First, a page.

Seatricity Scotland has conducted an analysis of the works required to decommission its legacy infrastructure at the EMEC site if a new project does not materialize due to lack of investment or other factors.
The analysis involves plans to decommission the infrastructure installed at the Billia Croo grid-connected wave energy test site in Orkney, in the case project is not forthcoming or infrastructure is not re-used by other developers at the European Marine Energy Centre (EMEC).
The legacy infrastructure was used during Seatricity’s Oceanus wave energy converter testing in 2012-2013.
In the draft document, which still needs to be approved, decommissioning of the project will include disconnection and recovery of one remaining hydraulic pump from reaction blocks that are also planned for removal, recovery of the auxiliary mooring blocks, recovery of the main pipeline either by pulling from the beach head or using a vessel, and post-decommissioning seabed survey.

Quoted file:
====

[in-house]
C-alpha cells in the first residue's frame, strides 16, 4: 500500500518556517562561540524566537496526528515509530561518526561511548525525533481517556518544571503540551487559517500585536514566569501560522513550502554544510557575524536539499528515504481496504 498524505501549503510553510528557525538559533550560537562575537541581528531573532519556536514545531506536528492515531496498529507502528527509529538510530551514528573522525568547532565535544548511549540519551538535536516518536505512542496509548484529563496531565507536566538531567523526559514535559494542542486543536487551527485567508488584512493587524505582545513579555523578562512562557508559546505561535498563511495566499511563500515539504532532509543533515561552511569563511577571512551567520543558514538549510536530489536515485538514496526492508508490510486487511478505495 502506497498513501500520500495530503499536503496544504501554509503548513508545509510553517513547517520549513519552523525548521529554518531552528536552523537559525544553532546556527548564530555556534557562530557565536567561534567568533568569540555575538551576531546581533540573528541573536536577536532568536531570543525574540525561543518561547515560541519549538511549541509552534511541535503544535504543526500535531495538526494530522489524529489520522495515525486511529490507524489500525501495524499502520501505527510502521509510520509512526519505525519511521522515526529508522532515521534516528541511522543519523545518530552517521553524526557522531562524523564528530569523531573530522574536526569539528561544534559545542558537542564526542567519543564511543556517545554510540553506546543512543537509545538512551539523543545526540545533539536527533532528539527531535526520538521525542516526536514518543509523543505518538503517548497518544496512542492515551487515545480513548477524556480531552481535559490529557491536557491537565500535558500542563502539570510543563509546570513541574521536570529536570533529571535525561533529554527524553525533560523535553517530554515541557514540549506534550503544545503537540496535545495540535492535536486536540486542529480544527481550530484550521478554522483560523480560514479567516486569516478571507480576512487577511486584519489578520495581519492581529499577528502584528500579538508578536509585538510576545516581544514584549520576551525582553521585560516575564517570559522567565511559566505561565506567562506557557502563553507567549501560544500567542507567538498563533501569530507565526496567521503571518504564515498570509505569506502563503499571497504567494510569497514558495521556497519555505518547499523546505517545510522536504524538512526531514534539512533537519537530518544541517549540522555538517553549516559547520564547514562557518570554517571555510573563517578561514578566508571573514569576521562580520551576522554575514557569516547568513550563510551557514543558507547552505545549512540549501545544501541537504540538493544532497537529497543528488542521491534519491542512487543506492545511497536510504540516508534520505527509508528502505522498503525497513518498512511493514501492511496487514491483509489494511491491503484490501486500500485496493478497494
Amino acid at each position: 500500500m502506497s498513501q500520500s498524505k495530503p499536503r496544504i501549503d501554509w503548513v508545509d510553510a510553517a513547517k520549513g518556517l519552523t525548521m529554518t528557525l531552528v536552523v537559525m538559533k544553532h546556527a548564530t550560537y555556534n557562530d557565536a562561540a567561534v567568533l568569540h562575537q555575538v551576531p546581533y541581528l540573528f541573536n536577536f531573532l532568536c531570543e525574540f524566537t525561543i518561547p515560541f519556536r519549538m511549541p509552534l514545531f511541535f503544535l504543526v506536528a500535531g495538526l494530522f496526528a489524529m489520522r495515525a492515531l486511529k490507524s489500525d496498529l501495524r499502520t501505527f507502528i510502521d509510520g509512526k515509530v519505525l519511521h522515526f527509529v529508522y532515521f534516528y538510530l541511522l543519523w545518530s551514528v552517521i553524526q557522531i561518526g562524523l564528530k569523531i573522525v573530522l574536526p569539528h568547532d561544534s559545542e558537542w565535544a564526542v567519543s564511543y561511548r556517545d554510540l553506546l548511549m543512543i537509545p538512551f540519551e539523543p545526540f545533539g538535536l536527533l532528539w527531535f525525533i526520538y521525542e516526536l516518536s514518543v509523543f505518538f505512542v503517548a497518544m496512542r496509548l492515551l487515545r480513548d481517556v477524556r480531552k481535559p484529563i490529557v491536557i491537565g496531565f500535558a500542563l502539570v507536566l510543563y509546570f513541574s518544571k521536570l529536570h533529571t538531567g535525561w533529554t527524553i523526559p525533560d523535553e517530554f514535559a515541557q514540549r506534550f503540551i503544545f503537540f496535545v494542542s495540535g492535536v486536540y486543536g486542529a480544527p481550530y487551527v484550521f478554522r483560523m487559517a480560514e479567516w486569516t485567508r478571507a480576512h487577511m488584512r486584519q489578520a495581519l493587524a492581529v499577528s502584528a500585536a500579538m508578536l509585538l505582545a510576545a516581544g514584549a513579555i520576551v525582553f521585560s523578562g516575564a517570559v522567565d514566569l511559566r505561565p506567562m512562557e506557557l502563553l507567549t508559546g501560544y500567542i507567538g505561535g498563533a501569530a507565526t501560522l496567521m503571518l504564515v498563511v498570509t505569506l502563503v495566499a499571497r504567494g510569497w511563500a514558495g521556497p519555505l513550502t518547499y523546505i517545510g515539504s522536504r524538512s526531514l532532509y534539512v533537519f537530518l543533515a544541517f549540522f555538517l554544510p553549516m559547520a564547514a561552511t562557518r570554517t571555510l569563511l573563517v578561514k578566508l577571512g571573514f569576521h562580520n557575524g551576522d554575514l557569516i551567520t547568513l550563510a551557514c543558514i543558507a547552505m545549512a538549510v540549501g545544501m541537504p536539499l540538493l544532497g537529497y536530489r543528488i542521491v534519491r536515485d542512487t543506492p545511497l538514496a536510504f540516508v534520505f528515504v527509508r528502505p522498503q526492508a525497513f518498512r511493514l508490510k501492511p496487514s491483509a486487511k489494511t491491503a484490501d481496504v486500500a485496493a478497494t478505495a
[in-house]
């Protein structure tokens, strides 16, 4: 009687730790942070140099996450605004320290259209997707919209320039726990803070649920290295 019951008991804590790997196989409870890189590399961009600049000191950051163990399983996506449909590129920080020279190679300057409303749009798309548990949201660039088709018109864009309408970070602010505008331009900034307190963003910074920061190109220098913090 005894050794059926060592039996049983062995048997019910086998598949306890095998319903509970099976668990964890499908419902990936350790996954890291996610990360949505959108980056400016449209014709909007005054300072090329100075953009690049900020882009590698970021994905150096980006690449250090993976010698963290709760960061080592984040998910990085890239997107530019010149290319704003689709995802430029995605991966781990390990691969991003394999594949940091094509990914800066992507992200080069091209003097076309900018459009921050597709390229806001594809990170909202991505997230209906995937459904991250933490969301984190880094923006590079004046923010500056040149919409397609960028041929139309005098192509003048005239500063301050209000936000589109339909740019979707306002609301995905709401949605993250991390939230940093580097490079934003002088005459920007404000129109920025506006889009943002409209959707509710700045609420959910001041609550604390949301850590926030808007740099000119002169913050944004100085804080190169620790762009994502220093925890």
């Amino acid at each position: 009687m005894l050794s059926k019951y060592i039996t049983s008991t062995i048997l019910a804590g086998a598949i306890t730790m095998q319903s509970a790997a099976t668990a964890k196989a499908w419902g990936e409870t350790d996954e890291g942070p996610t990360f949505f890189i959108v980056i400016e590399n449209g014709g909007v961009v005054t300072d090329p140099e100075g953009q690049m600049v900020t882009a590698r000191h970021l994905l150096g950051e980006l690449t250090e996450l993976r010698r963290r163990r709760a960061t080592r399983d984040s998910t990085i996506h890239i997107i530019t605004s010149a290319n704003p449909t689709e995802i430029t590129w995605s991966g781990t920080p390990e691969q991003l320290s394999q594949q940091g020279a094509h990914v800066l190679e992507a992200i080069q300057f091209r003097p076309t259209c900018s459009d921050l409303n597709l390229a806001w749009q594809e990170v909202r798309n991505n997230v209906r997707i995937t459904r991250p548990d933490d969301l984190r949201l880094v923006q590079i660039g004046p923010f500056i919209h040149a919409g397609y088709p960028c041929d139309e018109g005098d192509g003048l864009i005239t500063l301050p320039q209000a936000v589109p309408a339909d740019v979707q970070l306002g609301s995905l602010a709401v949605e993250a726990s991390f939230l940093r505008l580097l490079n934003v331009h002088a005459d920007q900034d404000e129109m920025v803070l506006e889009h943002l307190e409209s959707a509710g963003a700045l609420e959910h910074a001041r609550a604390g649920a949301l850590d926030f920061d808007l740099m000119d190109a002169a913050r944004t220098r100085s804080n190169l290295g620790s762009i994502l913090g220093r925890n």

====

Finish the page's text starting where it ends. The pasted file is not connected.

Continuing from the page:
However, Seatricity Scotland continues to plan to install a demonstration array of its Oceanus wave energy converter technology at the site from 2017, subject to grant awards and other financing.
Planning considers a range of options, from single devices to deployment of up to 30 Seatricity wave energy converters with a combined total installed capacity of not more than 800kW, it is stated in the draft document.
“The key objective of this program is to demonstrate that in the event of a project not being realized in 2017, there is a safe, credible and costed plan for decommissioning the previously installed infrastructure and associated equipment. The programmer will be amended and updated as appropriate based on stakeholder feedback during the consultation periods in the lead up to decommissioning,” the document reads.
The analysis was undertaken following discussions with UK’s Department for Business, Energy and Industrial Strategy (BEIS) and Marine Scotland.
Should the decommissioning go forward, the activities are expected to take place during 2018.
The Seatricity wave energy concept involves multiple floats travelling up and down with the waves, operating pumps to pressurize sea water, which is piped ashore to drive a standard hydroelectric turbine to produce electricity.